More on boobies
Nothing like some boob envy or boob hating to make your day. While the big dust up over minority representation at the Clinton lunch was going on, there was a ridiculous and insulting (and quite frankly unhinged) column by Ann Althouse
over Jessica at Feministing's pose in the notorious blogger photo
that caused its own kerfluffle (see here
). Jessica is in the front row in the gray shirt.
My comment: All I know is, I hope I'm not in any pix if I ever do get invited to such an event, because the boobie patrol will have way too much to deal with
Jessica has decided to make lemons out of lemonade, or, to be more accurate, a T-shirt
out of the gigantic boobie-hating dustup. BTW, 20% of the profits from T-shirt sales will go to Breast Cancer Action
MadKane has a limerick:
Ode To Ann Althouse
Poor Ann Althouse! Jessica Valenti looked discernibly female in a blogger group photo with Bill Clinton, and Ann is aghast, appalled, and dismayed!
Ode To Ann Althouse
By Madeleine Begun Kane
Some bloggers are easily shocked
When gal lefties don't look like they're jocks.
Poor Ann can't abide
When such women don't hide
Their endowments beneath frumpy smocks.
More on the brouhaha from these folks: Pandagon
, Guns and Money
, Booman Tribune
, Feminist Law Professors
, Ilyka Damen
, The Mahablog
, Steve Gilliard
, The Heretik
Fear of the boobie, part 3
...a two-class system is emerging for working mothers. For those with autonomy in their jobs — generally, well-paid professionals — breast-feeding, and the pumping it requires, is a matter of choice...But for lower-income mothers — including many who work in restaurants, factories, call centers and the military — pumping at work is close to impossible, causing many women to decline to breast-feed at all, and others to quit after a short time.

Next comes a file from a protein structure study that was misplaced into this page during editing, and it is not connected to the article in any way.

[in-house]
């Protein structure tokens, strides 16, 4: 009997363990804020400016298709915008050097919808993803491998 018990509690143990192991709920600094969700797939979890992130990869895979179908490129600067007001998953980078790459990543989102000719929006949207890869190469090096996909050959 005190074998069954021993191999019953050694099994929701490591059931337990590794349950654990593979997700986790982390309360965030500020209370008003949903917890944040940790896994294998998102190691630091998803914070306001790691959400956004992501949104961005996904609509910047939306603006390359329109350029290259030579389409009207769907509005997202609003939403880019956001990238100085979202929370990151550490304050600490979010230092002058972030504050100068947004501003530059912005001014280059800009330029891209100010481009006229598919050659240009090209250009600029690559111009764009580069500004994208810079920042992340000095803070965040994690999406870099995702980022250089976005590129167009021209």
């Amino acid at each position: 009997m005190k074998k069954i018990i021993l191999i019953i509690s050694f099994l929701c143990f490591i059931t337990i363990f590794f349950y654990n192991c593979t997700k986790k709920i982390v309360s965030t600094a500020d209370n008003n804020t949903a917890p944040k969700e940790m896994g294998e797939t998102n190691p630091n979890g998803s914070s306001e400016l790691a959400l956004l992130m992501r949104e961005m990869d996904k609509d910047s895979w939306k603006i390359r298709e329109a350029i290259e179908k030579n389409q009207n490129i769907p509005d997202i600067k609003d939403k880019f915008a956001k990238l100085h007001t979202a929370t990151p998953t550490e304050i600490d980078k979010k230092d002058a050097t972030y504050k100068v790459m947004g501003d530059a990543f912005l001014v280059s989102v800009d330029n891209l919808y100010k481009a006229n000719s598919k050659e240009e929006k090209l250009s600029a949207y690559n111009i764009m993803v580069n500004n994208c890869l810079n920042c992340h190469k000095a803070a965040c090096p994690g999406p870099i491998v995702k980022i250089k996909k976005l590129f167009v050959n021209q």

The gap between the rich and the poor regarding the ability to breastfeed your child is out in the open in a stunning, but unsurprising piece in the NYT
Lower income women receive the same message all mothers receive that breastfeeding your child is important; unfortunately, companies that these women work for see this need to pump as a "problem" even as they know this is discrimination.
It is a particularly literal case of how well-being tends to beget further well-being, and disadvantage tends to create disadvantage — passed down in a mother’s milk, or lack thereof.
...Public health authorities, alarmed at the gap between the breast-feeding haves and have-nots, are now trying to convince businesses that supporting the practice is a sound investment. “The Business Case for Breastfeeding,” an upcoming campaign by the Department of Health and Human Services, will emphasize recent findings that breast-feeding reduces absenteeism and pediatrician bills.
And it's definitely a case of class-based discrimination where lactation support is available as well. Stats from the CDC confirm that the corporate culture's lack of acceptance of lactation support has exacerbated the class gap:
* 73 percent of mothers now breast-feed their newborns. After six months the number drops to:
* 53 percent of college graduates
* 29 percent of mothers whose formal education ended with high school.